That’s how the economy really works in the long run. A country that decreases manufacturing will have a decreasing currency. One country must have real and useful goods to trade for such useful things from another country. Currencies will balance in this situation.
Have fun. Enjoy the slide.
“Have fun. Enjoy the slide.”
My Industrial Supplies business will be a hobby if this asshole gets re-elected.
I have some hobbies, although they’re not businesses, yet (zoning, other anti-domestic-competition regulations). Wouldn’t mind getting deserved, real private sector revenues for parts made in Asia and elsewhere for now.
The ongoing default process is a result of over 30 years of man-hating, family-hating and collaborations by our business and political leaders with foreign communist enemies (now fascist enemies) to destroy the USA and several other western nations. This is a morally bankrupt and socialist nation for now. It won’t be, after the inevitable debt repudiations and currency adjustments ahead.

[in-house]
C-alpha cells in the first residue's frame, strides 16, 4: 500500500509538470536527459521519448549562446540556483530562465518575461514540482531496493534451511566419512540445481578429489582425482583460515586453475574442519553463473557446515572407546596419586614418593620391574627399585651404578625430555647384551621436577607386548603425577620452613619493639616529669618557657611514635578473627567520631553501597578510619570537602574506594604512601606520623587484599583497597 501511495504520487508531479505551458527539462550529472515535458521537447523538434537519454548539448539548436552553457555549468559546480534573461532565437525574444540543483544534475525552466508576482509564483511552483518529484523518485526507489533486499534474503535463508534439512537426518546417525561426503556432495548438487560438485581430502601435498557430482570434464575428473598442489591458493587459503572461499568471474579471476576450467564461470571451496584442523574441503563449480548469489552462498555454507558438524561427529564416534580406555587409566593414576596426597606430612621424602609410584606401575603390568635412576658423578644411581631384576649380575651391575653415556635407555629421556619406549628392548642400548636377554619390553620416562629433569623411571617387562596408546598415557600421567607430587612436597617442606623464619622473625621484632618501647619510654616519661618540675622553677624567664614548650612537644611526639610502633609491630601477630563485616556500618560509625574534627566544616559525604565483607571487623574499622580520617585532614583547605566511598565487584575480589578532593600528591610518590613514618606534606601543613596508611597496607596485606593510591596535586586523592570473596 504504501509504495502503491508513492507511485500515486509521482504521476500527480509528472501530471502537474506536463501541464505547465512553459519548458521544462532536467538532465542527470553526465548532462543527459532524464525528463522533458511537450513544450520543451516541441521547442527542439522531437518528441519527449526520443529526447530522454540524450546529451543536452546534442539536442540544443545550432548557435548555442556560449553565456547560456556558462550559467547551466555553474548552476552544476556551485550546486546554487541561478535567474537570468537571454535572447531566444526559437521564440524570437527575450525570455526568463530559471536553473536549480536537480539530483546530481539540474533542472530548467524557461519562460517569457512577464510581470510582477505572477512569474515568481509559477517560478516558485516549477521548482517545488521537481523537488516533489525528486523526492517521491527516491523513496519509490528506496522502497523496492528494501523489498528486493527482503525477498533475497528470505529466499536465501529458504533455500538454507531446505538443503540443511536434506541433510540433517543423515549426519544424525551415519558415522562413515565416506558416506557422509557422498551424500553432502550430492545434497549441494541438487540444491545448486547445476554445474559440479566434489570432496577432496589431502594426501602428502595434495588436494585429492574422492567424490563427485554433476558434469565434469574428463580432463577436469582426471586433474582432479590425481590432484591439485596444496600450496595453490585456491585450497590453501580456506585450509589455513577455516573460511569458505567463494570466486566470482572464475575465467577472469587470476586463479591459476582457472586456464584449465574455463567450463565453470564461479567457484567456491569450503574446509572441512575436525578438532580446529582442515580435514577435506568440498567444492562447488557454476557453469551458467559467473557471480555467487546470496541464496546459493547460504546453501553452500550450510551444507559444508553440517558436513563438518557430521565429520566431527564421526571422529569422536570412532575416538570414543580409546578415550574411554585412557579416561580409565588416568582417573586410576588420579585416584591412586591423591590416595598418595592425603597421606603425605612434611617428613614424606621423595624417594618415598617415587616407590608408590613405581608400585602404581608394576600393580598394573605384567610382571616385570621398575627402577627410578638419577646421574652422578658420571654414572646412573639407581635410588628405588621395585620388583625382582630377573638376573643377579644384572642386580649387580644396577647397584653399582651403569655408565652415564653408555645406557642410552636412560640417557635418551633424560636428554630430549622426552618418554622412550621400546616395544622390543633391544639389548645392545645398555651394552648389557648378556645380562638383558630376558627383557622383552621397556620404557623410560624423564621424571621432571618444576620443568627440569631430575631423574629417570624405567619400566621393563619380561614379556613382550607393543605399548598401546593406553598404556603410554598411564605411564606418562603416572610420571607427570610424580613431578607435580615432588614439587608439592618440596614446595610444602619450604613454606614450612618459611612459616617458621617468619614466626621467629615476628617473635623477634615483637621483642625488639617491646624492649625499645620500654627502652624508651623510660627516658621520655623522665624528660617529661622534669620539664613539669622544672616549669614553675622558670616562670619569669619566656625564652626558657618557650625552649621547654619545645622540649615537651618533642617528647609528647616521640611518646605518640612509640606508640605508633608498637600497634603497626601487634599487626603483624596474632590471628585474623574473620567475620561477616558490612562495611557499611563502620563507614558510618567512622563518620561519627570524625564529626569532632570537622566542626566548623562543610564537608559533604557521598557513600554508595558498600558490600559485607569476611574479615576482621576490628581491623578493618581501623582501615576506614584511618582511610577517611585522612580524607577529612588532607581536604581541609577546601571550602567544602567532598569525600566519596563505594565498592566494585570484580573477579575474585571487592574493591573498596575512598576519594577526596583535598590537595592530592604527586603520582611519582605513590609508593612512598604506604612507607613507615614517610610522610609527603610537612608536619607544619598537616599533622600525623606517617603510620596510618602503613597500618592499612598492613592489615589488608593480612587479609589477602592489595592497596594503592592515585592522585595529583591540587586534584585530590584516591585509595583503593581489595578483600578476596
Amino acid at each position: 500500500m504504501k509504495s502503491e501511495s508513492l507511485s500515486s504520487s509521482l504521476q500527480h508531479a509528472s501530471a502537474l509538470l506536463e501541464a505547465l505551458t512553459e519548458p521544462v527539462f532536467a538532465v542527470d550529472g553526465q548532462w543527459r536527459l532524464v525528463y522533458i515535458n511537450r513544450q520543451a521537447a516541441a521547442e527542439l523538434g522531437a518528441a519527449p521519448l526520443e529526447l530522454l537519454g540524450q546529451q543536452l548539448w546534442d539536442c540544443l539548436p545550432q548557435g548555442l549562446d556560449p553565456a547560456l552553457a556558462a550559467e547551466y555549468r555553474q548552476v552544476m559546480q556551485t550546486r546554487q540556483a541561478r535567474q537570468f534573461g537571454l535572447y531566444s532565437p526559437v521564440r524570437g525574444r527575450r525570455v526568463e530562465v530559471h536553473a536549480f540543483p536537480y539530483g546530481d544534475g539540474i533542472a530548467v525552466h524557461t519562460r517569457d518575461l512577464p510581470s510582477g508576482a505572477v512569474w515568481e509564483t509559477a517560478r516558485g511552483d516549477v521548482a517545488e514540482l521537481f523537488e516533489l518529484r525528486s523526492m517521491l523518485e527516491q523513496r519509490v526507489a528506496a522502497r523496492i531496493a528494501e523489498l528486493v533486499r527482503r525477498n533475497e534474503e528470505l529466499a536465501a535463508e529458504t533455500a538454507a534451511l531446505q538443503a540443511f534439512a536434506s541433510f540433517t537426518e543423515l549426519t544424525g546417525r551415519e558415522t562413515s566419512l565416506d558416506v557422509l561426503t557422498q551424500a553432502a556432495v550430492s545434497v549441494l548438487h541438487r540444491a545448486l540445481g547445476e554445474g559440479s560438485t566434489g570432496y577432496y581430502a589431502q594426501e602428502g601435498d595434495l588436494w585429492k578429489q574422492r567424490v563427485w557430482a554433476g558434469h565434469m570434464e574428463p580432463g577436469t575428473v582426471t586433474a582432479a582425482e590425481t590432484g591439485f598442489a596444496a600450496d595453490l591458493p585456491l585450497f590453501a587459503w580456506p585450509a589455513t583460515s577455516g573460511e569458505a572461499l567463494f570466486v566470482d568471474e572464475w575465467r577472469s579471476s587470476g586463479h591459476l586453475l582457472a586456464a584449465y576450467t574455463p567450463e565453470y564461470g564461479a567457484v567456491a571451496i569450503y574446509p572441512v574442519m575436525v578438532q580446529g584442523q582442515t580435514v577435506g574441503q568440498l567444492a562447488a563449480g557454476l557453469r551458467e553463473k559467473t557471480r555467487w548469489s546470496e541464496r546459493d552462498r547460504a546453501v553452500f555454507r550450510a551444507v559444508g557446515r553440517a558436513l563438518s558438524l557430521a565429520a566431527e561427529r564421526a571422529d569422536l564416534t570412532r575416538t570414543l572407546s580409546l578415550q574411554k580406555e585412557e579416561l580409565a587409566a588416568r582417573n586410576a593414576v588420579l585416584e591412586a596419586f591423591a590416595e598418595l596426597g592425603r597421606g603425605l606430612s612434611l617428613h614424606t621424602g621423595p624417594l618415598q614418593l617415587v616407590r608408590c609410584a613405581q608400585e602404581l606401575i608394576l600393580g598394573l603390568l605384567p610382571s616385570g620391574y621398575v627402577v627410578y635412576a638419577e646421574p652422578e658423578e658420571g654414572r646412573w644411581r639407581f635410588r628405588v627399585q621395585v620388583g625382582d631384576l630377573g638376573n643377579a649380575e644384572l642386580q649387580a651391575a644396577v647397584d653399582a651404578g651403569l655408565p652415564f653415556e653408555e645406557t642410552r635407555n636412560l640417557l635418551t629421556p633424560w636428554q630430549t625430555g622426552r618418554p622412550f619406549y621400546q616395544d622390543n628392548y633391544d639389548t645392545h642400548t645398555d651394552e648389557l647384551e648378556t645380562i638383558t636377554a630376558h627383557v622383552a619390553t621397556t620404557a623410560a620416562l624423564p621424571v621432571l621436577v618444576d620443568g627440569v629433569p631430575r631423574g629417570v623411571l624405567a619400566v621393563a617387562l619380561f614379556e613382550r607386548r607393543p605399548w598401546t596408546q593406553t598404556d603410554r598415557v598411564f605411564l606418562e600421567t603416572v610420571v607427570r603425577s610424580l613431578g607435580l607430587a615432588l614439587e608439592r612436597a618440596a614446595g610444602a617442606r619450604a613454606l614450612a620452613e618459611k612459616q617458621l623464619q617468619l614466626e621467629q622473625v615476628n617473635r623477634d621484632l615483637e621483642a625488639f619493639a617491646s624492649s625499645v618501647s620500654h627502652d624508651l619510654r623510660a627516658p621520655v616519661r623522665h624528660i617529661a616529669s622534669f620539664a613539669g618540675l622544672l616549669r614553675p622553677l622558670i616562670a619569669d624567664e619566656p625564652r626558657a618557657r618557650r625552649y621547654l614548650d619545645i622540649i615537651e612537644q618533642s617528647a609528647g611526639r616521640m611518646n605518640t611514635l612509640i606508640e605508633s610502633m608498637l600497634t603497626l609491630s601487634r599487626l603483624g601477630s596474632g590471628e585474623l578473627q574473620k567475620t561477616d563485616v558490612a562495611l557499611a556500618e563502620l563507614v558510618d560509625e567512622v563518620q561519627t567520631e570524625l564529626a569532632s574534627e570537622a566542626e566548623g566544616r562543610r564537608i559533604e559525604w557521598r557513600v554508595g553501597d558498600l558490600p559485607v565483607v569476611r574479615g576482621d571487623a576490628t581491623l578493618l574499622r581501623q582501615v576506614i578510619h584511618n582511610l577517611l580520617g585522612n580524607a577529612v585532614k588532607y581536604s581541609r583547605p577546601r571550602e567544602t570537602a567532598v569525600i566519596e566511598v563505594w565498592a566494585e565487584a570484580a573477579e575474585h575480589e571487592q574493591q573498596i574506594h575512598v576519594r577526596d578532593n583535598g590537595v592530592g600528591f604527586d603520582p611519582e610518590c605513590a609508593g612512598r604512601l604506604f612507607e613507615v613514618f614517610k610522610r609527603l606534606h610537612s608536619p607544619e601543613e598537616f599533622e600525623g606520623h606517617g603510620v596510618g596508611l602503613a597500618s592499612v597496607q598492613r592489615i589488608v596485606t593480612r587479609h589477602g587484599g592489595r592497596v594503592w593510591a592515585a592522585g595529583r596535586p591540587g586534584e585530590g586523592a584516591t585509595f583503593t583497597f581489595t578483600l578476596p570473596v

There is no big government for long, where revenues from debt continue to become properly worthless. Given socialist (fascist) politicians’ determination to continue paying big incomes to the government-linked/government-dependent political/regulator class, the process will continue until completed.
School Pays Contractor $55/hr for Secretary to Open an Envelope
There is no necessary reason for the dollar to drop if manufacturing declines. Exchange ratios are determined, in the long run, by supply and demand of the various currencies.
Agricultural products are a huge export for the US and increases in that sector could outweigh the decrease in manufactured products.
In addition, manufacturing declines could, perversely, lead to the strengthening of the dollar because they would mean a slowing economy which reduces demand for foreign exchange strengthening the dollar.